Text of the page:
Flower Friday Fourth: Penstemon

Penstemon DigitalisIt has only been in the past five years or so that I had ever heard of penstemon. They are known as the beardtongues because they look to be sticking out their hairy tongues at you. Actually the “tongue” is the unusual fifth stamen (hence penta stamen). They also have five lobes or petals—two at the top and three at the lower lip—that are fused into a cup. So five is pretty important to them. Thought to mean gentle courage and risks of the heart, penstemon are related to snapdragon—an annual plant that I have loved since childhood.

Lavender PenstemonThere are over 250 species of penstemon, most native to the American West though they can be found in just about every state. Around my neck of the woods (New York) there are plenty around. I first discovered and decided to plant penstemon when I found penstemon digitalis at our local plant store. (Penstemon digitalis is also known as Mississippi penstemon, smooth white beardtongue, talus slope penstemon and foxglove beardtongue.) Foxglove (digitalis) is one of the few plants that the deer do not reliably eat because they are poisonous. So I figured penstemon digitalis would actually survive in our garden. And survive it did!

Penstemon taking over!Penstemon will swallow up my entire garden (and adjacent lawn) if I am not careful. I planted just three plants and within a year they had quadrupled at least. They sow themselves with ease and I can almost hear them as if they were little children delighting in their carefree behavior, cheerily running around the yard. I have kept them at bay and confined to half of one of my two flower gardens that gets full sun. I must have hundreds if I were to count them. The drifts of the beauties are stunning for many weeks in late May and all of June and into July. I love that some of the plants have red stems while other green.

On a recent trip to our farmer’s market I was fortunate to get another species—this one a lovely lavender shade. I planted it in the garden near the road that has no penstemon digitalis and could use something to fill it in some. Penstemon is aggressive enough to fit the bill.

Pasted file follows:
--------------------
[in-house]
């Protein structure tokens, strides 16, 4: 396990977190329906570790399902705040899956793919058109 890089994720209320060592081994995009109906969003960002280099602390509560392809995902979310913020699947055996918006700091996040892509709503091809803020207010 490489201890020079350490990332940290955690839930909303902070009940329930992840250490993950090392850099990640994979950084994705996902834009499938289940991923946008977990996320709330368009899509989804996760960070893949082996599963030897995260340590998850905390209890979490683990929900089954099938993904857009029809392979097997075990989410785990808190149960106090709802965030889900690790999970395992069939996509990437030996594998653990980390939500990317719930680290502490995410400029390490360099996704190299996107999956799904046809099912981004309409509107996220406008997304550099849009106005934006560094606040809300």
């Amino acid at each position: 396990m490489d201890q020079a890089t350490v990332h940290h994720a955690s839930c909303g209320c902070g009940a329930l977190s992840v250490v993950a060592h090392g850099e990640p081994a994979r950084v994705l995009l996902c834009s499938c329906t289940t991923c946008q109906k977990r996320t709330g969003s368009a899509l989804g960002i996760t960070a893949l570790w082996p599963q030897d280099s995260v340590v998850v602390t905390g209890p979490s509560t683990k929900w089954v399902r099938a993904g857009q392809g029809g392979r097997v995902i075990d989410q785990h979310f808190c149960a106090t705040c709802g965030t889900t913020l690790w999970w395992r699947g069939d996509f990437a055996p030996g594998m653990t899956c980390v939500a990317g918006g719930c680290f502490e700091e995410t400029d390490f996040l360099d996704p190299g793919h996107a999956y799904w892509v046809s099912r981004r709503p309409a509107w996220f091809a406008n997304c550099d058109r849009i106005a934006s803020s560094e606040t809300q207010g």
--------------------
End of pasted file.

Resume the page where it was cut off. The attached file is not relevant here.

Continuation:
Penstemon?After speaking with the farmer who sold us the plant, I surmised that the weed I have been seeing near my patio shade garden is perhaps some type of wild penstemon. However, I have been unable to identify the sweet white-flowers (yes those are five lobes, each shaped as if they were two) with five purple stamen housed in what I think is an enlarged green receptacle. It reminds me of the shape of a bellflower before it blooms. If anyone knows what it is, please do tell!

Because you can get penstomen in red, white and blue, the flower is perfect to honor the fourth of July. Happy 4th everyone!

What types of penstemon do you have? Please share with us!

The Bloom is not a Bloom
By Bai Juyi
The bloom is not a bloom, the mist not mist,
At midnight she comes, and goes again at dawn.
She comes like a spring dream- how long will she stay?
She goes like morning cloud, without a trace.

XOXO Rachel

Published by Rachel Mueller-Lust

I'm a writer, executive & life coach, wedding officiant & Life-Cycle Celebrant®, psychologist, media researcher and teacher. I explore language, relationship & connection, living a fulfilling life and the beauty & wonder of the world.

3 thoughts on “Flower Friday Fourth: Penstemon

    1. Great question. My understanding is that Foxglove is only poisonous if eaten when in bloom and has no impact on the surrounding plants or soil or the compost pile because it breaks down and is no longer toxic after composting.

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